At times, God uses friendships in remarkable ways. We listen to real friends. To strangers, we often turn a deaf ear or a cold shoulder. But to real friends, we will listen, even when listening stretches us in new ways. I do not think Fr. Steven intended to lead me home. Rather, he loved me and my family with abundance in a time when we desperately needed it. That friendship and love led to conversations about things of faith. Those conversations percolated and bounced around in my soul for years. I am constantly amazed at how God uses genuine friendships to shape our lives.

In our second year together, Fr. Steven arranged for the two of us to give Lenten lectures to a group of cloistered Dominican nuns in North Guilford, Connecticut. Of course, first, he had to explain what a cloistered monastery was. Talk about naive! I had no idea such places even existed.

A gathering of 50 nuns, located in a monastery whose grounds they vowed never to leave. A place of regular prayer, Mass, and simple, humble service. A group of nuns who supported their mutual life of prayer by making fudge (and it was great fudge!) and operating a book store. It was in their monastery that God planted the first seeds for my conversion, seeds which took sixteen years to come to fruition, and seeds which I did not even realize were being planted at the time.
Fr. Steven and I spent four wonderful afternoons giving talks to the nuns at the Monastery of Our Lady of Grace. I discovered later that I had been the first male who was not an ordained Catholic priest ever to instruct the sisters within their walls. It was a rare privilege and blessing, which I could not have fully appreciated at the moment. God had opened a door of grace into which I had stumbled.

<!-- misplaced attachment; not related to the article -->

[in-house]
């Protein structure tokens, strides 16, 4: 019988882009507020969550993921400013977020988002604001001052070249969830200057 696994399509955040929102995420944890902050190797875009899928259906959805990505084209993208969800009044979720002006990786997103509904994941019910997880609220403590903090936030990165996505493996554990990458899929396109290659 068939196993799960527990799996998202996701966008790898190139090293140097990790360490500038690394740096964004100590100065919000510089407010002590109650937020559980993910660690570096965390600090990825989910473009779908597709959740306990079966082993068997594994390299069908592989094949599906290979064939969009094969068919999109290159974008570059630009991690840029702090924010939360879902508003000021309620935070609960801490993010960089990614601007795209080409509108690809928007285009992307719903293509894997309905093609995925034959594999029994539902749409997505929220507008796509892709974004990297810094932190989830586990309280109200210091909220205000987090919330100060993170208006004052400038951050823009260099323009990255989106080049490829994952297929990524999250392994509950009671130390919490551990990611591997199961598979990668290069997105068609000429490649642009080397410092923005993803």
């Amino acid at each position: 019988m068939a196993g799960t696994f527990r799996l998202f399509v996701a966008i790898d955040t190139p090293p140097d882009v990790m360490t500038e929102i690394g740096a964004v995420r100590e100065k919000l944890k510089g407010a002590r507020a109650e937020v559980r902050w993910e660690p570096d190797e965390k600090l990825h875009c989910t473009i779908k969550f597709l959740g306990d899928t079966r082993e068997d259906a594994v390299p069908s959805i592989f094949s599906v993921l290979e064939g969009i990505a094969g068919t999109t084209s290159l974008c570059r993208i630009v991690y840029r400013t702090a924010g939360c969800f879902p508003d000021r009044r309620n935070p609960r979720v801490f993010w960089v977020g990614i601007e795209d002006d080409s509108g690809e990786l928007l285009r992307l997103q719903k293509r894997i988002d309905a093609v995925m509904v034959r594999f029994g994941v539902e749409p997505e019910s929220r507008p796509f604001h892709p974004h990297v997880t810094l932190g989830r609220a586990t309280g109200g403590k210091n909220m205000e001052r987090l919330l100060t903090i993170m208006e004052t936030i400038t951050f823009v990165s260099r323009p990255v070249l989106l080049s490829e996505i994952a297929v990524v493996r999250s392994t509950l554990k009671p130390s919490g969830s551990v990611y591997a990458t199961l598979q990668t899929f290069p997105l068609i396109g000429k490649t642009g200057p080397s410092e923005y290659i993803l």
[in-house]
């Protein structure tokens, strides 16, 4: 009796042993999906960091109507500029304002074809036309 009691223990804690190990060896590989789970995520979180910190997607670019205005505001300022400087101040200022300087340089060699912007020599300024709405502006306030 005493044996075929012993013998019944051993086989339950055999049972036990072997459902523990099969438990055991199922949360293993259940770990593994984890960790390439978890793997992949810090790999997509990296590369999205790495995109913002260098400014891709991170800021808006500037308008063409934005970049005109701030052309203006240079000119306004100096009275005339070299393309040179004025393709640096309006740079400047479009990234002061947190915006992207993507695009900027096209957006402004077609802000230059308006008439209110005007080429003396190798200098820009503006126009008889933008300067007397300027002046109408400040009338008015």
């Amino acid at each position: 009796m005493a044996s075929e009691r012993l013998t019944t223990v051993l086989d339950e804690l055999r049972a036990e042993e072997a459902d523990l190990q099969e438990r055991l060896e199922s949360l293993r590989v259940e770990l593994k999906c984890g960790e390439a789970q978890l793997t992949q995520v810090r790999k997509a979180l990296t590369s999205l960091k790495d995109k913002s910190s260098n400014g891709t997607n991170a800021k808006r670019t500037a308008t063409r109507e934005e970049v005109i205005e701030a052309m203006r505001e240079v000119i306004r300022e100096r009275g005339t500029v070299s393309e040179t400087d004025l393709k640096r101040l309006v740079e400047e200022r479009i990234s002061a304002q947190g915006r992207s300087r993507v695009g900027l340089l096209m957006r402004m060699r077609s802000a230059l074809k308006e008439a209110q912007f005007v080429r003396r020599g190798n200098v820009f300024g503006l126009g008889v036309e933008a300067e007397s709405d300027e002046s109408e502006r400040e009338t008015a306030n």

Best of all, the experience proved eye-opening for me in more ways than one. This invitation into a cloistered monastery rocked my world.

The holiness of these sisters stunned me. Keep in mind that these women would be the first to disagree at any suggestion that they are holy. They would be wrong.

Never before had I encountered persons so completely given over to God. Their faces shone with a grace and a light that unnerved me. The love of God revealed itself physically in their eyes, cheeks, and smiles. These were women whose entire lives were dedicated to the glory of God.

Remember this was totally new to me. I had no context or background to understand this place or these women. No such group exists in any Protestant tradition. Very simply, I was bumfuddled. It is not often that we have an experience that is so out of the ordinary and so out of place that we have no real way to process it at first.

This was all new territory to me. In some ways, it was scary because I was accustomed to teaching, speaking and being in charge of my setting. That control and leadership clearly did not apply here.